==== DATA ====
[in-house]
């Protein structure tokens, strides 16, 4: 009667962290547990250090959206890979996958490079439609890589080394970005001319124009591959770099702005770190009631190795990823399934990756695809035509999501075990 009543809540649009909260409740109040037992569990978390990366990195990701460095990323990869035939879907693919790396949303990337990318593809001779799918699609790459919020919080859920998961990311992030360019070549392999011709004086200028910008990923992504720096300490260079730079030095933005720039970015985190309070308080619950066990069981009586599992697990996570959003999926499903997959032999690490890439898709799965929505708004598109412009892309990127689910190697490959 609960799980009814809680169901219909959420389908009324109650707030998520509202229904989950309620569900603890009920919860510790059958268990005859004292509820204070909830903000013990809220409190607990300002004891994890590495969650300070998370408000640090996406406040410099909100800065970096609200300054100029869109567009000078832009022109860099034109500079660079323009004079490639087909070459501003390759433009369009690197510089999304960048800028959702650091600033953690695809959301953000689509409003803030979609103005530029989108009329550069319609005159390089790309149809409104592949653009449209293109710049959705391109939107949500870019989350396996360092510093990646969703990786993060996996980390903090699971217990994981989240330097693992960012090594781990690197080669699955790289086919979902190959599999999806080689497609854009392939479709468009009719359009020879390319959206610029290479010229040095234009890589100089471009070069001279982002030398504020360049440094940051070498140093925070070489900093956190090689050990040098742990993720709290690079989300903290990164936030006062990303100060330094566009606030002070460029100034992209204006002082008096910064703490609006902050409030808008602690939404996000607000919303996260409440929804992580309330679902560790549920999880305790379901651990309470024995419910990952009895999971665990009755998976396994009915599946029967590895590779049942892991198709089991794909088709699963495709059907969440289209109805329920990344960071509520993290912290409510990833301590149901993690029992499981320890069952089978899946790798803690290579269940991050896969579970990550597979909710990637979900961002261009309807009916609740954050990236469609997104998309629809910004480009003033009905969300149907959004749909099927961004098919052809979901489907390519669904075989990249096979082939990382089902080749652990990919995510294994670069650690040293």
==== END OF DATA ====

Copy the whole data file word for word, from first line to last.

[in-house]
């Protein structure tokens, strides 16, 4: 009667962290547990250090959206890979996958490079439609890589080394970005001319124009591959770099702005770190009631190795990823399934990756695809035509999501075990 009543809540649009909260409740109040037992569990978390990366990195990701460095990323990869035939879907693919790396949303990337990318593809001779799918699609790459919020919080859920998961990311992030360019070549392999011709004086200028910008990923992504720096300490260079730079030095933005720039970015985190309070308080619950066990069981009586599992697990996570959003999926499903997959032999690490890439898709799965929505708004598109412009892309990127689910190697490959 609960799980009814809680169901219909959420389908009324109650707030998520509202229904989950309620569900603890009920919860510790059958268990005859004292509820204070909830903000013990809220409190607990300002004891994890590495969650300070998370408000640090996406406040410099909100800065970096609200300054100029869109567009000078832009022109860099034109500079660079323009004079490639087909070459501003390759433009369009690197510089999304960048800028959702650091600033953690695809959301953000689509409003803030979609103005530029989108009329550069319609005159390089790309149809409104592949653009449209293109710049959705391109939107949500870019989350396996360092510093990646969703990786993060996996980390903090699971217990994981989240330097693992960012090594781990690197080669699955790289086919979902190959599999999806080689497609854009392939479709468009009719359009020879390319959206610029290479010229040095234009890589100089471009070069001279982002030398504020360049440094940051070498140093925070070489900093956190090689050990040098742990993720709290690079989300903290990164936030006062990303100060330094566009606030002070460029100034992209204006002082008096910064703490609006902050409030808008602690939404996000607000919303996260409440929804992580309330679902560790549920999880305790379901651990309470024995419910990952009895999971665990009755998976396994009915599946029967590895590779049942892991198709089991794909088709699963495709059907969440289209109805329920990344960071509520993290912290409510990833301590149901993690029992499981320890069952089978899946790798803690290579269940991050896969579970990550597979909710990637979900961002261009309807009916609740954050990236469609997104998309629809910004480009003033009905969300149907959004749909099927961004098919052809979901489907390519669904075989990249096979082939990382089902080749652990990919995510294994670069650690040293």